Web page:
We monitor the return rates of all our products. We believe the return rates are the best measurement for product reliability and performance. Such data is very useful to help customers select products. We publish return rates for specific products and brands on our web site. The data is updated monthly or quarterly. The margin of error for such data is 1%.
Overall Return Rates
On average, the total RMA orders constitute 4.4% of all our orders regardless of the reason for return. In other words, a customer who places an order with Directron.com currently has a 4.4% chance of making a return request for various reasons. Since the average quantity of items ordered is 3 per order, the overall return rate on an item-by-item basis is 1.5%. It means that a customer who bought any one single item from Directron.com has an average of 1.5% chance of returning it.
We classify a return rates according to the following groups:
Very low: <0.5-1%
Very high: >4-6%
The exact grouping of one particular product depends also on the product category, since the mean return rates of different categories may be different.
Return Rates of Product Categories
Return rates vary among categories of products. Here is a list of product categories in descending return rates:
Motherboards, about 35% of all returns
Power supplies and cases, about 20% of all returns; mostly due to power supplies
CD-ROM and DVD-ROM drives, about 5% of all returns
Hard drives, about 5% of all returns
Processors, about 4% of all returns
Memory, about 3% of all returns; most due to compatibilities issues
All Others, about 28% of all returns
Return Rates of Specific Brands and Products
The return rates of specific products are defined as the total RMA requests for that particular product divided by the total quantity sold for that particular product multiplied by 100. We list return rates only on products that have been sold more than 100 in quantity. Items sold fewer than 100 are considered as not sufficient data for statistical representation. If no return is made on a product that has been sold more than 100, the return rate is marked as 0%. If no return rate is published on one product, it may be because we don't have the time to get around to work on that particular product yet.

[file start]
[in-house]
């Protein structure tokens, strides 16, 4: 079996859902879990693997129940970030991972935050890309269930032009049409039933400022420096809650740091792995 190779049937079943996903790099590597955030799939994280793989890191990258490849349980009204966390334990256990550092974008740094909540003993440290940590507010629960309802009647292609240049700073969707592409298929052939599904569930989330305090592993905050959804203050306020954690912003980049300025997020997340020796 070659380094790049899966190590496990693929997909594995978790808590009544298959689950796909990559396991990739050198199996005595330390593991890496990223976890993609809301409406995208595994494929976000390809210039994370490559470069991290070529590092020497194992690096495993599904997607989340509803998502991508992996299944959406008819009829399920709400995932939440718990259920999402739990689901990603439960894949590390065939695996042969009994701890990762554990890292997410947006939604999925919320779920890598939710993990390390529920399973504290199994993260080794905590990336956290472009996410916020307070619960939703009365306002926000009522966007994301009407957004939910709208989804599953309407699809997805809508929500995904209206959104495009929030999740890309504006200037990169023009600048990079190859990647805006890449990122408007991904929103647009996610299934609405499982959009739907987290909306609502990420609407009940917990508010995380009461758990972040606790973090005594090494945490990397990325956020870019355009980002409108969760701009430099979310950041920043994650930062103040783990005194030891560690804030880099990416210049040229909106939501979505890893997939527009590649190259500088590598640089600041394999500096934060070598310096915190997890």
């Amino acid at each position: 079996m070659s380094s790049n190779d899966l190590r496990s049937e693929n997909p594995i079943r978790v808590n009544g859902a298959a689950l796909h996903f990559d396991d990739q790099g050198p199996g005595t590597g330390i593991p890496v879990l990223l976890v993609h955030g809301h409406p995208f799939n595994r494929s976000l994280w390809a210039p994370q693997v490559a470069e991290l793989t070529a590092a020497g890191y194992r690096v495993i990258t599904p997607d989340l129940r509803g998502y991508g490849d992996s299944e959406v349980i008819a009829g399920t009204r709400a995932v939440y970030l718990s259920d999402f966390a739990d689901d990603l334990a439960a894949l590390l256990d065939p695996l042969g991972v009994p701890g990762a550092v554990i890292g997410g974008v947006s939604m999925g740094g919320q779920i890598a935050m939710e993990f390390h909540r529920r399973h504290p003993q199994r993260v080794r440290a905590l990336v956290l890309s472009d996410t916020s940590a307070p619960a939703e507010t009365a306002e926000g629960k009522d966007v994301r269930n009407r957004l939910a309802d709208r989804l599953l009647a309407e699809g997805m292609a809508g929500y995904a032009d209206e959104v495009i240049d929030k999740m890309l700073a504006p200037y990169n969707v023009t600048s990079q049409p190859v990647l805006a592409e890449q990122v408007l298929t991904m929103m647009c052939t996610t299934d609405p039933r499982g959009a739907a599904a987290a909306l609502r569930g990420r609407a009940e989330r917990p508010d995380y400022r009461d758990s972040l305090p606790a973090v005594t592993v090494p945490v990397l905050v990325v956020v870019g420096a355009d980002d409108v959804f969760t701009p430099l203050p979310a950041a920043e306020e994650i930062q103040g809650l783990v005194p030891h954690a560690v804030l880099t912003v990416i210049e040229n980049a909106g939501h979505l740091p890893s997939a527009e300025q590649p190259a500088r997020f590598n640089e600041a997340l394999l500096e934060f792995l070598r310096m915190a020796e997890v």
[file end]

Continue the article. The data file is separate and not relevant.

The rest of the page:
Keep in mind that return rates are calculated regardless of the return reasons.
Here is a list of return reasons in descending order of occurrence as a percentage of total RMA requests:
Manufacturer defect or DOA, about 40% of all returns
Can't get it to work, about 20% of all returns
Wrong item ordered, about 15% of all returns
Damaged during shipping, about 10% of all returns
Don't like the product, about 10% of all returns
Wrong item shipped, about 5% of all returns
The return rates change with time. As the quantity of one product or brand sold increases with time, the corresponding return rates may change. Returns happen most often during the first month after the purchase, which has a great influence on new products. As a result, we do publish return rates only on products that we have been selling for more than five months and we may update the data on a monthly or quarterly basis.
Frequently Asked Questions about Return Rates
Why do you list return rates regardless of the return reasons? Wouldn't it be more meaningful to list "defective rates" as a measure of the product reliability?
We believe that a customer return always represents an undesirable and unnecessary experience, regardless of the reason for each return. Statistically, the overall return rate of one product represents the true chance for a future customer to return that product once purchased. We may consider publishing both overall return rates and defective rates once we accumulate enough data.
Can manufacturers influence your return rate data?
The return rate data published on our web site are truly independent. Manufacturers do not and will not have any influence on the data.